Johnny Angel, Danny Boy and Chrissy Mac are all currently residing in an Upstate NY summer Camp operated by Local Union #3 IBEW called Camp Integrity. Our kids had mixed feelings about going to camp for the first year, although it was Danny’s second year: They were excited, but also scared. “TWO WEEKS!?” Chrissy cried when I told him what, to me, was great news: They were going to summer camp! “They have kayaking and arts and crafts!” I said cheerfully, trying to drum up excitement. “And archery and fishing! I’ve never been kayaking myself, You’ll get to do it before I do!” For weeks we spent evenings talking with Dan asking questions about what to expect. And for weeks Chrissy said “I am not going.” John sat quietly during most discussions soaking in all the information and wondering if he made the right choice to attend. All while Mommy and Daddy planned to break out of the routine, reconnect and rekindle.
The drop off went well, the packing was a nightmare yet in the end they all had what they needed. I am already having anxiety about the amount of laundry I will need to do when they get home. Johnny’s bunk is a short walk from where his younger brothers are. Walking in teenagers were all over the place, throwing footballs, Frisbees and playing music. We settled him in and then moved to the area where the younger boys would bunk. Donald and I settled Chris and Dan into their individual bunks and said of goodbyes. I told Chrissy where all his items were stored so he would know what I packed for him. I ended with these are your water shoes for the lake. He said I told you I am not swimming in the lake. His counselor said swim test in thirty minutes…..it was in that moment that I thought no fighting with Chrissy for two weeks. This poor guy has to deal with his I am not doing that attitude. I silently smiled and gave my hugs and kisses and off we went to make sure John was all settled in. John was talking to his counselor who came all the way from England through an exchange called camp America and I was happy to see him connecting with him. We gave our hugs and off we went to break out of the routine, reconnect and rekindle.
So why send my three boys away for two weeks. The thing is, I believe that it is important to challenge our children in todays world. To get them truly outside of their comfort zones so that they can grow and mature. Our desire to challenge our kids was reinforced in our belief that kids who always have problems solved for them believe that they don’t know how to solve problems. You have to let your child ride their bike and fall. Why? Because they need to learn how to manage that fall and get back on the bike. We are sending them the message that we believe that they can manage those falls along with emotions like loneliness, homesickness, and anxiety. I believed that they could, at the tender ages of 13, 11 and 9, handle these difficult emotions themselves, without me standing over their shoulders telling them to relax. As awful as it sometimes feels to me, they simply don’t always need me there, telling them what to do and what to think and how to react.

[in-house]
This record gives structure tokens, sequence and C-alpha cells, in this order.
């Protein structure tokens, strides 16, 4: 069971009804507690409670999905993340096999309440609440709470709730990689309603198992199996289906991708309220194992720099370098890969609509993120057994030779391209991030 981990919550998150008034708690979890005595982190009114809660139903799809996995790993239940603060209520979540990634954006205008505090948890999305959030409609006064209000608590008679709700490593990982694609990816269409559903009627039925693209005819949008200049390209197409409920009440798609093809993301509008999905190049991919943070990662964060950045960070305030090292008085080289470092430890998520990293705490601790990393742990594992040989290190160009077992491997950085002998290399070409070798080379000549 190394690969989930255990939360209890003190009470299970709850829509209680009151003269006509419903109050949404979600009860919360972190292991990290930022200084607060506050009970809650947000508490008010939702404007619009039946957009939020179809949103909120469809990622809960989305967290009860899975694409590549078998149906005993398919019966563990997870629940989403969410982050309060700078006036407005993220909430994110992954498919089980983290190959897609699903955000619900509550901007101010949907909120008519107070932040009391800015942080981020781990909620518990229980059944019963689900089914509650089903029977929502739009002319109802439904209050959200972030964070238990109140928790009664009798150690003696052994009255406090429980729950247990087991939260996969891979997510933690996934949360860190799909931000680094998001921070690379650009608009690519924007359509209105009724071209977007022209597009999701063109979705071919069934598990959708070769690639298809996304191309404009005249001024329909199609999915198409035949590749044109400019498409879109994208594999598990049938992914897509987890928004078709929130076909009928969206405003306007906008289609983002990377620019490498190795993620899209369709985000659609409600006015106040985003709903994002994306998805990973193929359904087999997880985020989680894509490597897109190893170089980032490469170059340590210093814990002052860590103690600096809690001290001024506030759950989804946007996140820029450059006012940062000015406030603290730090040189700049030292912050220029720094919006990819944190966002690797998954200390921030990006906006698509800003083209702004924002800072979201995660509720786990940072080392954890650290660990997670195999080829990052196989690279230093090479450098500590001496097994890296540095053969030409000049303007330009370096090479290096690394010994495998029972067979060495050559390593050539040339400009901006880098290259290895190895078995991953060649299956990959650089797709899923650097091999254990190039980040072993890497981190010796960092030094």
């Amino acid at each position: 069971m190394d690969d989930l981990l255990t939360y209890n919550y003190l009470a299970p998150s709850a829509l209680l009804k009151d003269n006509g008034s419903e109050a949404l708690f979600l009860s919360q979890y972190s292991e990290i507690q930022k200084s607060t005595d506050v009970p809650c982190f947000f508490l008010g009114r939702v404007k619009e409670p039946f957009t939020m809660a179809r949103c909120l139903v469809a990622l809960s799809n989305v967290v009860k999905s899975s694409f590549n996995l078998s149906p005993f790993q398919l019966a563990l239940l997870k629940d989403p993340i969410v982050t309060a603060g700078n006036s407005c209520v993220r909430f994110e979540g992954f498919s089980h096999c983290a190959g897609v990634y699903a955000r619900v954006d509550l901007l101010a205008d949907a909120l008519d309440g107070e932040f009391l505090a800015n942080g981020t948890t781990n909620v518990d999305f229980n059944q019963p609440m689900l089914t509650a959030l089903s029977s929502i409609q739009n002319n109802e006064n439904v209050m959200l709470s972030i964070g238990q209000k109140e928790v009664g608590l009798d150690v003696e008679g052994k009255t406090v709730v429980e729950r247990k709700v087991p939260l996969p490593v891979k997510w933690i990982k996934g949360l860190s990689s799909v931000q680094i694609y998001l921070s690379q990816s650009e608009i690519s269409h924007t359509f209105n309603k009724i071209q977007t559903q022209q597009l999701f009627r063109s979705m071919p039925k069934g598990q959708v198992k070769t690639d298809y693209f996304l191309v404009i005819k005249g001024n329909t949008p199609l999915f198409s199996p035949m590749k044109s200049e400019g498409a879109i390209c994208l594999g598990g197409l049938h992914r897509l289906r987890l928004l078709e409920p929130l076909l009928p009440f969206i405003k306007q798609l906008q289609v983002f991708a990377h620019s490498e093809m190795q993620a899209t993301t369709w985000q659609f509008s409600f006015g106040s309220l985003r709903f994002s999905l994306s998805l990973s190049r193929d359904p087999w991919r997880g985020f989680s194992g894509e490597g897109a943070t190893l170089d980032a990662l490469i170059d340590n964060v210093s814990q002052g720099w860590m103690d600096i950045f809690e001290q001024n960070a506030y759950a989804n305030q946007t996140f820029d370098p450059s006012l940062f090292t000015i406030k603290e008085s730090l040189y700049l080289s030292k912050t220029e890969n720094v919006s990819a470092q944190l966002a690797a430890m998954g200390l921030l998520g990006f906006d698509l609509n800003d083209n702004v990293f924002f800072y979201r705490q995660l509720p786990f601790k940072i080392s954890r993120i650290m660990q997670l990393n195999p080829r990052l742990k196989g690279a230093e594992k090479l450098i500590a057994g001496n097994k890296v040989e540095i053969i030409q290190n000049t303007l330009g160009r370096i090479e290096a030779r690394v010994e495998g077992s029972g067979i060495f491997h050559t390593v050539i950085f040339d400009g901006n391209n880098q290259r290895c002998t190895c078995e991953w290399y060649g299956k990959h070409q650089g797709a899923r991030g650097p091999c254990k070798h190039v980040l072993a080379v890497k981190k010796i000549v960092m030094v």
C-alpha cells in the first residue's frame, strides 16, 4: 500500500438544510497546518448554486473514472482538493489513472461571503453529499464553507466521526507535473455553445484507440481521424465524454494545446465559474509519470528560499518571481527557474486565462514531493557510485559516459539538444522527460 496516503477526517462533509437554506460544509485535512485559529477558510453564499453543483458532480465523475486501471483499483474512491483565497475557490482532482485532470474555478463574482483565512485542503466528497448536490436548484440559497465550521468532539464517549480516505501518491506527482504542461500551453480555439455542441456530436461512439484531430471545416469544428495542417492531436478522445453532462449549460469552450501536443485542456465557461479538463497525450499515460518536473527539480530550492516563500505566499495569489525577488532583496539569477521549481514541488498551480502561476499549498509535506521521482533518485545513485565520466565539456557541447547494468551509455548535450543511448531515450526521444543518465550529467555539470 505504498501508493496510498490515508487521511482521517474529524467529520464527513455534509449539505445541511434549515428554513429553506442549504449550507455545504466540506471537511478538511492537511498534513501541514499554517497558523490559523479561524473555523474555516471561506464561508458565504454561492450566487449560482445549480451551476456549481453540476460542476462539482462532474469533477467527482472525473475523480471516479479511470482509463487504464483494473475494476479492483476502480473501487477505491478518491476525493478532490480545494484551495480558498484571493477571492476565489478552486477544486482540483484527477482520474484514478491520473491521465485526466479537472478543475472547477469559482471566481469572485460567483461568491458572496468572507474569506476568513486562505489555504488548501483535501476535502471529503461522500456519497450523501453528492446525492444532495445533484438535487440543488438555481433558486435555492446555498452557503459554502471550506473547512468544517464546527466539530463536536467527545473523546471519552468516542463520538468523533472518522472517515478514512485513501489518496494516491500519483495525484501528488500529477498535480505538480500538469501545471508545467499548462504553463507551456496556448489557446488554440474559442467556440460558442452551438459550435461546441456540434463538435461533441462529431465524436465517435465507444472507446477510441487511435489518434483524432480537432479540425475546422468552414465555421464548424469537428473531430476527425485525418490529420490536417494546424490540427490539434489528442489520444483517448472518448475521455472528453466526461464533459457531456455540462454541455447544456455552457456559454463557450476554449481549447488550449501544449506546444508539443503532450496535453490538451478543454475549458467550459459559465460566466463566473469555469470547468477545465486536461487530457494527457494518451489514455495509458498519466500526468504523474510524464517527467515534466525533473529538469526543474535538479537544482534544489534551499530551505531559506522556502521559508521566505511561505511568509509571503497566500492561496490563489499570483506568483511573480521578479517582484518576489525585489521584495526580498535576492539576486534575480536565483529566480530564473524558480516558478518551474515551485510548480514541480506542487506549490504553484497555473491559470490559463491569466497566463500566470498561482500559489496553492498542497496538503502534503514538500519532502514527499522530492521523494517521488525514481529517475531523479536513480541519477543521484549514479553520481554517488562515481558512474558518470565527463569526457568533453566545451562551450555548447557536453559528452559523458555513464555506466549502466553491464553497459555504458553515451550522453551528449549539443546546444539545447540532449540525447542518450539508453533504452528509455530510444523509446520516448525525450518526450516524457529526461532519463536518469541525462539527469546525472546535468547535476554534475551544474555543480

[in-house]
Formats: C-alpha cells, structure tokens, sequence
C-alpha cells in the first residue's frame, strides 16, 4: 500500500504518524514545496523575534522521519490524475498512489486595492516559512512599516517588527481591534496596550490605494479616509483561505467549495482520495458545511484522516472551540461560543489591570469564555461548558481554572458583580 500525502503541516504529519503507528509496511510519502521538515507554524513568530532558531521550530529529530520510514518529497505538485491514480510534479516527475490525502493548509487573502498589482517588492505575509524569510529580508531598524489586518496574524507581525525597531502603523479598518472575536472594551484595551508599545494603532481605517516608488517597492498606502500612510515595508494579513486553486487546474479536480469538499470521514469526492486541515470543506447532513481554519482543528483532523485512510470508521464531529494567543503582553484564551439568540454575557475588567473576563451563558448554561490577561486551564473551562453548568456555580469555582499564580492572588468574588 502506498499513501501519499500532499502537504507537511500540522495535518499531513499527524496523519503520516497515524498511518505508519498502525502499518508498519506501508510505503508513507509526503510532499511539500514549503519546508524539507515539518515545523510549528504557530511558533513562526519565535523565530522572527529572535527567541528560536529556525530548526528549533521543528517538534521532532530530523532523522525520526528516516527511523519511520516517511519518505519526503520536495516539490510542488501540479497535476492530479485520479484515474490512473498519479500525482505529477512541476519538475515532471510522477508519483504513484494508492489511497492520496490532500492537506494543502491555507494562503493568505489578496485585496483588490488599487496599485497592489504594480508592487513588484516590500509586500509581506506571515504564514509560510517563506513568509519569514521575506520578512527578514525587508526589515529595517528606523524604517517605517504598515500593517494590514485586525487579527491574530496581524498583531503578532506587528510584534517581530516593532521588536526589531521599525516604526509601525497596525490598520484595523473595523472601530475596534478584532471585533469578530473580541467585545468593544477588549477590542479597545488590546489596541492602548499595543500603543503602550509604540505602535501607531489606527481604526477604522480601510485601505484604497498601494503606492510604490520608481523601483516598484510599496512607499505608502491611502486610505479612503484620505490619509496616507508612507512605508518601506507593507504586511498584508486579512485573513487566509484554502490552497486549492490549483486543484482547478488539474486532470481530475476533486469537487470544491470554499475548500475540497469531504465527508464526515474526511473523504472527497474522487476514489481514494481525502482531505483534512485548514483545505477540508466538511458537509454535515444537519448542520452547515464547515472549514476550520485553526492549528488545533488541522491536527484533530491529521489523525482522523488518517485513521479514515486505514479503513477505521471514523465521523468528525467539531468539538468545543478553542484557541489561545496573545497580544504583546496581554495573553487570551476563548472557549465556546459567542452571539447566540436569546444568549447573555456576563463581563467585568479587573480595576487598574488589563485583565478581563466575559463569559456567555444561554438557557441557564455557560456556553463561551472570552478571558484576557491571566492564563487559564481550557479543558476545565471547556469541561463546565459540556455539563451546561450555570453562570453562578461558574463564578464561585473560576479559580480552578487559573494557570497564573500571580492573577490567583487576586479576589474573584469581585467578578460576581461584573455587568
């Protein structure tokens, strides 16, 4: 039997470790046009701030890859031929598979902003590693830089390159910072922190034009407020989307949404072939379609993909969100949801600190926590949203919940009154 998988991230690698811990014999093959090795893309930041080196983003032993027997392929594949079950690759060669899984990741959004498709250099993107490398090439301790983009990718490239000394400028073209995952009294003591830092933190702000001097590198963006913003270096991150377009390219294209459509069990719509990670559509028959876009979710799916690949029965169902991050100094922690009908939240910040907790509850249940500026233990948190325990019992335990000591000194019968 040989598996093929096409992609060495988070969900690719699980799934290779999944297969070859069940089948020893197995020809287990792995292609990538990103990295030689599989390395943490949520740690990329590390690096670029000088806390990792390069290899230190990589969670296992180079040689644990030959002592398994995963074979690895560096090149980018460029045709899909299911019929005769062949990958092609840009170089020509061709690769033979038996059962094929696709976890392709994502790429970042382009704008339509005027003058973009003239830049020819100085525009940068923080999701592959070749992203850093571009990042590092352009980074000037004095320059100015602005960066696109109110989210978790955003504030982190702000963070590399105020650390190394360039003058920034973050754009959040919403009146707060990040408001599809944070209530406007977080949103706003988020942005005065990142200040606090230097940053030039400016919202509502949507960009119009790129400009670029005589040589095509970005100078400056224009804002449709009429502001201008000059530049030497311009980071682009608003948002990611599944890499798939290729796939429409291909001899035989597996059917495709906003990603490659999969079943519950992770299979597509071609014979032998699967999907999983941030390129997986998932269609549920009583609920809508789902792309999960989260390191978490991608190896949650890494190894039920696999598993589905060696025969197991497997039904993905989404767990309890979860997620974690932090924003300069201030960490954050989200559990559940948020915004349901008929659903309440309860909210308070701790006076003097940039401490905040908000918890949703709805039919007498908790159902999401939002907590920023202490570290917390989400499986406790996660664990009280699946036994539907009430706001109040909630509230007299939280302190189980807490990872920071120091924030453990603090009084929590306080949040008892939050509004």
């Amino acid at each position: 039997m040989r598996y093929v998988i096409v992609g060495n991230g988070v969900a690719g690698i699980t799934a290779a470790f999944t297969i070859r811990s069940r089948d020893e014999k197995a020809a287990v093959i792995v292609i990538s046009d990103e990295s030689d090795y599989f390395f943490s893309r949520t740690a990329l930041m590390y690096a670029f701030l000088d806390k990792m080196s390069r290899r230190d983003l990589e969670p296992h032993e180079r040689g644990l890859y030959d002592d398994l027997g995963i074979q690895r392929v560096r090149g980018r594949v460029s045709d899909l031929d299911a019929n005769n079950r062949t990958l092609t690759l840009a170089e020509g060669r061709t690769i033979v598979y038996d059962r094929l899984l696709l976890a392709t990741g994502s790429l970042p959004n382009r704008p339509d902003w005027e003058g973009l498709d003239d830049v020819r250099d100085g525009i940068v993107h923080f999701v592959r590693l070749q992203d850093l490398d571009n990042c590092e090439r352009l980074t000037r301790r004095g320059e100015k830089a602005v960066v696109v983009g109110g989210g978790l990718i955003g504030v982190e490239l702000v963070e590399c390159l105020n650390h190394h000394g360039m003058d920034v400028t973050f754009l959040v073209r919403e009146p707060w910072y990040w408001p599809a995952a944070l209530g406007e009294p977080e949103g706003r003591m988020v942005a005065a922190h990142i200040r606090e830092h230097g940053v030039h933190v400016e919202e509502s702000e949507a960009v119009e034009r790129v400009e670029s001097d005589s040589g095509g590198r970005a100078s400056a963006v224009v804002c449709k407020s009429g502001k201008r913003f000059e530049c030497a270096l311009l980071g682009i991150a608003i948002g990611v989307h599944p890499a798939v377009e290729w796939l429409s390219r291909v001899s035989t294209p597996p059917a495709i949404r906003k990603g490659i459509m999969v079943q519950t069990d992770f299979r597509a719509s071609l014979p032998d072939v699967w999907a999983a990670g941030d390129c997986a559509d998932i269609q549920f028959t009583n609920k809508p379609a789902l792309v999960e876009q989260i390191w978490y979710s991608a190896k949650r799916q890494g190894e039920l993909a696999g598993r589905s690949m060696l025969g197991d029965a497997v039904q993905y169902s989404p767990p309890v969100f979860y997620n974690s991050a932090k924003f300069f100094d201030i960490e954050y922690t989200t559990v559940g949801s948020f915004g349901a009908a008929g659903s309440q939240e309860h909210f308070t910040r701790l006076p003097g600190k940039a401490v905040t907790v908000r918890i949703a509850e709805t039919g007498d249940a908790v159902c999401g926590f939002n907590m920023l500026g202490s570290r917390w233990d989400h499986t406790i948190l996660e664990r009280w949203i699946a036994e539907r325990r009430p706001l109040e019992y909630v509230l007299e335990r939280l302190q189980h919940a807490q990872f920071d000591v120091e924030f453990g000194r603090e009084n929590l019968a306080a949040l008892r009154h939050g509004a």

UNPLUGGING! Yet another reason we were interested in sending the boys away. Tuning into nature is something they just are not programed to do in todays world. I know they will have tried dozens of new activities, took on new challenges, and learned to accept their discomfort as a part of their growth without their iPods, iPad and iPhone’s! We are all well aware of the effects of too much screen time on our own ability to concentrate and our social interactions. And we don’t want that for our Boys.
In the five short days the kids have been away reconnecting has been the theme. Not only has this given Donald and I to reconnect as husband and wife, it has allowed us to reconnect with our “former selves.” We have had dinner with family, drinks with our Fire Department friends, planned playdates with some old friends and set aside alone time to fall in love all over again. Next week I have even scheduled us to do a shift at Fire Medic’s for Ambulance duty just like old times.
Sending your children away to camp requires a leap of faith and the anxiety of it all will be worth it. It requires an ability to manage the emotional discomfort that comes with not-knowing, not-controlling, not-checking—it requires just trusting. But I’m comfortable with that discomfort. But mostly I am comfortable with the new found temporary silence, full fridge, full checking account, full tank of gas, empty laundry basket and date nights with Donald John.